“I think one thing I used to my advantage was that I had a giddy enthusiasm talking to these people because I was aware of their stature in this story. So I was naturally interested in talking to them, and I think that came across immediately. Especially with someone like Sonny Vaccaro, who took about eighteen to twenty-four months to interview. From the first time I contacted him, it took like perhaps another two years to get him in the film. I think it was just the fact that he wasn’t ready to talk, and I was also aware that it would be really difficult to tell this story without Sonny.
“So in terms of the process, we just kept knocking on people’s doors. Almost like grinding them down a little bit (laughs) and just pleading with them, and I think that enthusiasm comes across. I think if you’re sort of an older guy, and a lot of these guys are older. Like late sixties, early seventies – so they are kind of reflecting on their legacy. They’re reflecting on their place in the world, and I think if some random guy from South London sort of like says, “Can I interview you about this significant, quite seminal period of your life in which you made this contribution?” I think they are going to be like, “Yeah, cool. If you’re going to fly across the world, come and talk to me.” I think it was a lot of that.
“In terms of the process in interviewing them, yeah, I was just enthused, and I was impassioned because I knew how important these guys were. I’ve always looked at them as like architects of sneaker culture. If you’re talking about Peter Moore or Sonny Vaccaro or David Falk, they created this thing that we kind of all revel in today, which is sneaker culture. I just went into these interviews, having all of these questions, and I didn’t necessarily have to look at a piece of paper. I just had a lot of stuff in my head that I kind of wanted to talk to them about. We’ve all got egos, so I think they were perhaps flattered, and as a result, they were really generous with their time. So that’s pretty much how it worked.”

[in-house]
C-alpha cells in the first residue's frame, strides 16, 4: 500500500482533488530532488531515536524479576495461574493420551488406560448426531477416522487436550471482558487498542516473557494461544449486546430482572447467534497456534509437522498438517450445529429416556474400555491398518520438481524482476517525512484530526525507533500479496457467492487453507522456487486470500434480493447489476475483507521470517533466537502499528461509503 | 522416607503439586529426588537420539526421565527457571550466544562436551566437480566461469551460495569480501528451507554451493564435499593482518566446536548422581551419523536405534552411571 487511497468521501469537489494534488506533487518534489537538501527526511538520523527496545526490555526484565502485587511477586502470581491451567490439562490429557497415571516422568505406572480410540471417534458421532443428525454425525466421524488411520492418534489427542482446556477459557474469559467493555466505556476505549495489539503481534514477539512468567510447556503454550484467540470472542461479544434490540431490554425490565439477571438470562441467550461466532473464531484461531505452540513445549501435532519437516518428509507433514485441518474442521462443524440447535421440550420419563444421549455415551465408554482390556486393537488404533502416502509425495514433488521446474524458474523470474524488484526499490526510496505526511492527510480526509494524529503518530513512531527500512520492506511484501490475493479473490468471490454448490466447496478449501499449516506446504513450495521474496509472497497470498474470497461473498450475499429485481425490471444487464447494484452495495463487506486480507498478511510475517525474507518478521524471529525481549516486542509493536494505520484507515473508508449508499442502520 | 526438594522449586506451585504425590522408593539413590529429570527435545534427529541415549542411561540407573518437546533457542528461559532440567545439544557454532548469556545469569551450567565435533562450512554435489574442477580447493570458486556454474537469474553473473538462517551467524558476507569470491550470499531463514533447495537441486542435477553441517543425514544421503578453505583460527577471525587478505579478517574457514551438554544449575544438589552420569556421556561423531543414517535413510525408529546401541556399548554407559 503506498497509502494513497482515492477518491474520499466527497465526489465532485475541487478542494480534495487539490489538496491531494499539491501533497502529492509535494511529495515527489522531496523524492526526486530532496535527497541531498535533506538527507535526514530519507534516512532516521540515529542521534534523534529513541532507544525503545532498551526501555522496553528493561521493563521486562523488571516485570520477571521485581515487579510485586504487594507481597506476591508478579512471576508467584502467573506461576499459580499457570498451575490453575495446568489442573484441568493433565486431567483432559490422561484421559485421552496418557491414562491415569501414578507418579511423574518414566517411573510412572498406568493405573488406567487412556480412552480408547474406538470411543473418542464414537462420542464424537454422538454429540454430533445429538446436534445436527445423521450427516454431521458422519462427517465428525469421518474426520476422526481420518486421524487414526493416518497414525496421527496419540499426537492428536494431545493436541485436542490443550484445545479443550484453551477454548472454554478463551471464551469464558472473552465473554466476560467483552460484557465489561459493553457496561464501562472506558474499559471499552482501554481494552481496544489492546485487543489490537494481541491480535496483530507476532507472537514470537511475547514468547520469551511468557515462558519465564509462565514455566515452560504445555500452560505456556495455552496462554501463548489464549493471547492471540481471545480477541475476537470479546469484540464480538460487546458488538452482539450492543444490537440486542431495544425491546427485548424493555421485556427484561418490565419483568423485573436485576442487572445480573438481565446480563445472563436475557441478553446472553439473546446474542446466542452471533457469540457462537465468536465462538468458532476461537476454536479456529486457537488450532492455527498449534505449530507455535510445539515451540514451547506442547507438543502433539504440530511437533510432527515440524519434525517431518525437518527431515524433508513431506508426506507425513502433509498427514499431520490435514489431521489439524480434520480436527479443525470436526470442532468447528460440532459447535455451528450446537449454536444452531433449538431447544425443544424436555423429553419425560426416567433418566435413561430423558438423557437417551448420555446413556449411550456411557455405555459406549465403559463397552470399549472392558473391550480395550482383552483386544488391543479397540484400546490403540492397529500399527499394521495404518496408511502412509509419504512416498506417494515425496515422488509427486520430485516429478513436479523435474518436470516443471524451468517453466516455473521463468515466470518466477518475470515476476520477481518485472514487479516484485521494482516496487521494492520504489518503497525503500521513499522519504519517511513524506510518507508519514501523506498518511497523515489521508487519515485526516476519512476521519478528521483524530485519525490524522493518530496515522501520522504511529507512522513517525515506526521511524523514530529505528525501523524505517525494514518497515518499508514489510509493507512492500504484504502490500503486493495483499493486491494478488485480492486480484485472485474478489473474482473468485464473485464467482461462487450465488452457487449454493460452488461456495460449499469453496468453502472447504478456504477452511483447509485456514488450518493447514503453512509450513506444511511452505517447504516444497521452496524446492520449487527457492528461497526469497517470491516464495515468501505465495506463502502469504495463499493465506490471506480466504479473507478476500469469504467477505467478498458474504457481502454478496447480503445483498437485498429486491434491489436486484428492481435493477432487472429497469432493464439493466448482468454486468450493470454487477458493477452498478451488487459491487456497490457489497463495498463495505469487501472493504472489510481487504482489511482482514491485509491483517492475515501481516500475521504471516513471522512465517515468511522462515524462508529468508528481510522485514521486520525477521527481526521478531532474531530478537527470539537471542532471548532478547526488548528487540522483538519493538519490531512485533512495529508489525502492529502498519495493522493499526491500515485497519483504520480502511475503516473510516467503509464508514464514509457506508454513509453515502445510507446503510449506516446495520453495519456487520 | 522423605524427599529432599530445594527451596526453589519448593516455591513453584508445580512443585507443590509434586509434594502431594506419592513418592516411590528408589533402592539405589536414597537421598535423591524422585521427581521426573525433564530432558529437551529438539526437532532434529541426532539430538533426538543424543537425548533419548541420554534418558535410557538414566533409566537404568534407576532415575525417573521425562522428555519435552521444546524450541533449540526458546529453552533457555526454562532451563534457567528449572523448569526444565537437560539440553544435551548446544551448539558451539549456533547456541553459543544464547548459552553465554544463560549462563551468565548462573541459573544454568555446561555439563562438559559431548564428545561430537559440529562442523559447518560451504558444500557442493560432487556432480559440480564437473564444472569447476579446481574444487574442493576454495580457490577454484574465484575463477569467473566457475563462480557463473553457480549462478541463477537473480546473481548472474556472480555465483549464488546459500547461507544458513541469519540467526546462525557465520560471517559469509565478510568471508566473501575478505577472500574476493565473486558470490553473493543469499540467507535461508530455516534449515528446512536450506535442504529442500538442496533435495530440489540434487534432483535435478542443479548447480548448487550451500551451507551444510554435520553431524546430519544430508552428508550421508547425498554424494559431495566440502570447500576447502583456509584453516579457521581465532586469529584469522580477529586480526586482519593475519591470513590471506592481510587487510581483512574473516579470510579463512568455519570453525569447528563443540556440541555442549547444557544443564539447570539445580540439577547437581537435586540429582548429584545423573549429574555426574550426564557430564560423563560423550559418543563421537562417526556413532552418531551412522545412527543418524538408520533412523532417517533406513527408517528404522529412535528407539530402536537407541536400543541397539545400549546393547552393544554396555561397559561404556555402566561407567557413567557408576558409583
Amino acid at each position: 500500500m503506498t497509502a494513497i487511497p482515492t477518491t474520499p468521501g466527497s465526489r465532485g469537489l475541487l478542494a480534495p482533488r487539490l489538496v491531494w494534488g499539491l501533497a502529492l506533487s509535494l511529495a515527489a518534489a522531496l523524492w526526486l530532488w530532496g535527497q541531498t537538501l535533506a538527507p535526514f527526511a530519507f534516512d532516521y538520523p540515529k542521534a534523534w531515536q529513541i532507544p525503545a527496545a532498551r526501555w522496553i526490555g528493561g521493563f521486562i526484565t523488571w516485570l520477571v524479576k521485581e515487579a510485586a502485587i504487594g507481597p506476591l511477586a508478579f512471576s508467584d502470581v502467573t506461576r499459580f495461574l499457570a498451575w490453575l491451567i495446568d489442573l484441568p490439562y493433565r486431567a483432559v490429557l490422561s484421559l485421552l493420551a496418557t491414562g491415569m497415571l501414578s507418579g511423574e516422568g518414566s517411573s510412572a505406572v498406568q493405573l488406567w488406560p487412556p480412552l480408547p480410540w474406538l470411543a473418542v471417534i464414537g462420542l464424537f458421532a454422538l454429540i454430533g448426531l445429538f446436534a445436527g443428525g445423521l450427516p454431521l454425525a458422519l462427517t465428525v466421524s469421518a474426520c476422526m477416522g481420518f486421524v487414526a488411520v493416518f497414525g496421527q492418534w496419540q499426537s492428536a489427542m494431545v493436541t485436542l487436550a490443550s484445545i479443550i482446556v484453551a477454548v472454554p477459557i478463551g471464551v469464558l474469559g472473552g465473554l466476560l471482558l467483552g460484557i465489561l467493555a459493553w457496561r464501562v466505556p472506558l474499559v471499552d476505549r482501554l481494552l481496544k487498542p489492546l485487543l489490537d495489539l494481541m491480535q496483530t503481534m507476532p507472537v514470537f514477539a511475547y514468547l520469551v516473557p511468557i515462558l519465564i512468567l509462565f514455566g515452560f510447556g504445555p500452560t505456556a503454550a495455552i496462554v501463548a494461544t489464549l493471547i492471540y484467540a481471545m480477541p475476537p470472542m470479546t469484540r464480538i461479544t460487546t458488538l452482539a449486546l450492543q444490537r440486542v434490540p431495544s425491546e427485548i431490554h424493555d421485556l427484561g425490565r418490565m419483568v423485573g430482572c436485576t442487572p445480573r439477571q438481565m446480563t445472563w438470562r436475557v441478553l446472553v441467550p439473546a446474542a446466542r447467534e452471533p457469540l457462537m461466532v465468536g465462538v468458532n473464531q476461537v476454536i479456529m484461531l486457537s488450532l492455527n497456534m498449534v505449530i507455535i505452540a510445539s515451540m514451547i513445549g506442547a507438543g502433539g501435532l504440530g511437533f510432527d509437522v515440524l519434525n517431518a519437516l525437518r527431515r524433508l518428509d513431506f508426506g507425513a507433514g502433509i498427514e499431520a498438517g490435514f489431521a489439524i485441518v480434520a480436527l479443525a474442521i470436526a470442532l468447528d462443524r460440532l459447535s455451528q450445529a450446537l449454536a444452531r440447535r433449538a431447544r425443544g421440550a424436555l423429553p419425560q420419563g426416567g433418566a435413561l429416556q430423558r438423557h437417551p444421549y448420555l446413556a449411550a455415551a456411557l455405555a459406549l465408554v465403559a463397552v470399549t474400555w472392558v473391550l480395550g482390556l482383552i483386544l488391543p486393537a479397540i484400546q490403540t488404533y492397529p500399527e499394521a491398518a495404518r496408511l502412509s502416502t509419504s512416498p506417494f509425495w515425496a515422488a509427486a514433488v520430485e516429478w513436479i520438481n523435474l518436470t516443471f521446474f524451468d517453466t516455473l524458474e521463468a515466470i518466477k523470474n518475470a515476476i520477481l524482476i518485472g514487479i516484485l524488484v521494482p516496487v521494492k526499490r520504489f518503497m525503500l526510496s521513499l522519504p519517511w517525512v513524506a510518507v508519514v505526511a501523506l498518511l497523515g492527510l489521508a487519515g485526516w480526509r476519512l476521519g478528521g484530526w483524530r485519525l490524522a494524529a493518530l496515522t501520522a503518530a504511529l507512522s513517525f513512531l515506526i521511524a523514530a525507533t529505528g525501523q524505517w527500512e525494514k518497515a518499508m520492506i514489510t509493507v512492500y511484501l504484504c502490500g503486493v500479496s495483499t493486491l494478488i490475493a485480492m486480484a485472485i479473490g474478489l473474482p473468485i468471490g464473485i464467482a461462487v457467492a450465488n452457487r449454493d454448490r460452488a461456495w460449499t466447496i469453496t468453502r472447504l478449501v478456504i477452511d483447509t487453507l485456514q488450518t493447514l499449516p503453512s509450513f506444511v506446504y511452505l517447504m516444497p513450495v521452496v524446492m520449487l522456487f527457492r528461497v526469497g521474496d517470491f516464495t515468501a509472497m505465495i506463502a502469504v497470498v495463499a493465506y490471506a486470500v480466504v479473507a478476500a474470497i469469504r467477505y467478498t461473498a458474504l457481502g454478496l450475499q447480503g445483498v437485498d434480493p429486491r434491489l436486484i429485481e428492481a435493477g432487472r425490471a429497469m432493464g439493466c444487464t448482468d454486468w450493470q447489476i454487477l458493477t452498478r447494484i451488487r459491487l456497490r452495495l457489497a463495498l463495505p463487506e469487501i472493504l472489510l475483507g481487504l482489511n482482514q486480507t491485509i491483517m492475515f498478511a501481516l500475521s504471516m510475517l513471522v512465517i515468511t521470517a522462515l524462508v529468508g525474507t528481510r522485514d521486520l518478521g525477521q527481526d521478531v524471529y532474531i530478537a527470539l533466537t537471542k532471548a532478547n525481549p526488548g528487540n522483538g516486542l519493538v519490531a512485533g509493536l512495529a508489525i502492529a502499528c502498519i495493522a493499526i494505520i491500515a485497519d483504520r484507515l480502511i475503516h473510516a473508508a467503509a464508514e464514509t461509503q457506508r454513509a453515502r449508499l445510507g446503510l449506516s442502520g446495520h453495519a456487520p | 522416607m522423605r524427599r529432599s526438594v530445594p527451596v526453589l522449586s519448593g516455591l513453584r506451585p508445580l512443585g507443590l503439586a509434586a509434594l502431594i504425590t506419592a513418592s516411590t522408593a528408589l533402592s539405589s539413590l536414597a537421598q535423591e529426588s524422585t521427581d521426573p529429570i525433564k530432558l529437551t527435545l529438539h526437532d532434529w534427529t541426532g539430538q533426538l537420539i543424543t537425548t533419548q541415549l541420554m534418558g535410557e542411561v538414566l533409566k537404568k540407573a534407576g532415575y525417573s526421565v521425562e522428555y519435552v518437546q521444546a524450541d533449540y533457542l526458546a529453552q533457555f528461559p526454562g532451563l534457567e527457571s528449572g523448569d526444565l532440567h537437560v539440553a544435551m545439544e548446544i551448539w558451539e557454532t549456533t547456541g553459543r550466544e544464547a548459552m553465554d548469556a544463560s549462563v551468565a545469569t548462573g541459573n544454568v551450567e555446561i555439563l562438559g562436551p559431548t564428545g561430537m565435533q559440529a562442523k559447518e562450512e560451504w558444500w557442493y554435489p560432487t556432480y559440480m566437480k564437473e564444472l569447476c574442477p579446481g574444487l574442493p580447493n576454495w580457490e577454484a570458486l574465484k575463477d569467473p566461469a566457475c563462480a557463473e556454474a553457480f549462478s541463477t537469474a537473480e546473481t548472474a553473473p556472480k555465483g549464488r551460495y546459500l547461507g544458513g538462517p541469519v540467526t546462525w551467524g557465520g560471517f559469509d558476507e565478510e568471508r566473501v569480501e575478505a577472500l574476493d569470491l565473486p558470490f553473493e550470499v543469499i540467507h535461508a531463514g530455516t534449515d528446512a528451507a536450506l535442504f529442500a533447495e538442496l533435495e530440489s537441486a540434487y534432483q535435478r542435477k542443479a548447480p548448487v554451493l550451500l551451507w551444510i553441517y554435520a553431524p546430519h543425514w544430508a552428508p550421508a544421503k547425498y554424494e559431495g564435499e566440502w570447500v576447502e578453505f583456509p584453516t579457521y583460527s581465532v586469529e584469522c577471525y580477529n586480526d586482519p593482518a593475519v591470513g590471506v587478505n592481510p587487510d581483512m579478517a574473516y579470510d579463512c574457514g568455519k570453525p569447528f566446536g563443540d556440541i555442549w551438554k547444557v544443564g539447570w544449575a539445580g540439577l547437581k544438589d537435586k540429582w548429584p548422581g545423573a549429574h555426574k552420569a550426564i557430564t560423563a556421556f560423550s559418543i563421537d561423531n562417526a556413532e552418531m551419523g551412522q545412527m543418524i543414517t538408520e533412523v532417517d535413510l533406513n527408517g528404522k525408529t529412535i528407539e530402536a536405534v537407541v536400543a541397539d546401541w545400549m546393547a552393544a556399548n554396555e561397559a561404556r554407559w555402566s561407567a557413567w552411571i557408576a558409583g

So it was like a natural flow. Letting your instincts take over.
“Yeah, it was completely natural. I just kept hounding people (laughs). I kept sending emails. If I didn’t hear back for a week, I’d send another email. I just wanted them to know how important this project was to me and also how important it was that they were involved because of their contribution to this. So it was almost like this mutual thing, and they didn’t have to do much. It was me that was going to get on a plane and come and see them. That’s pretty much how it worked out.”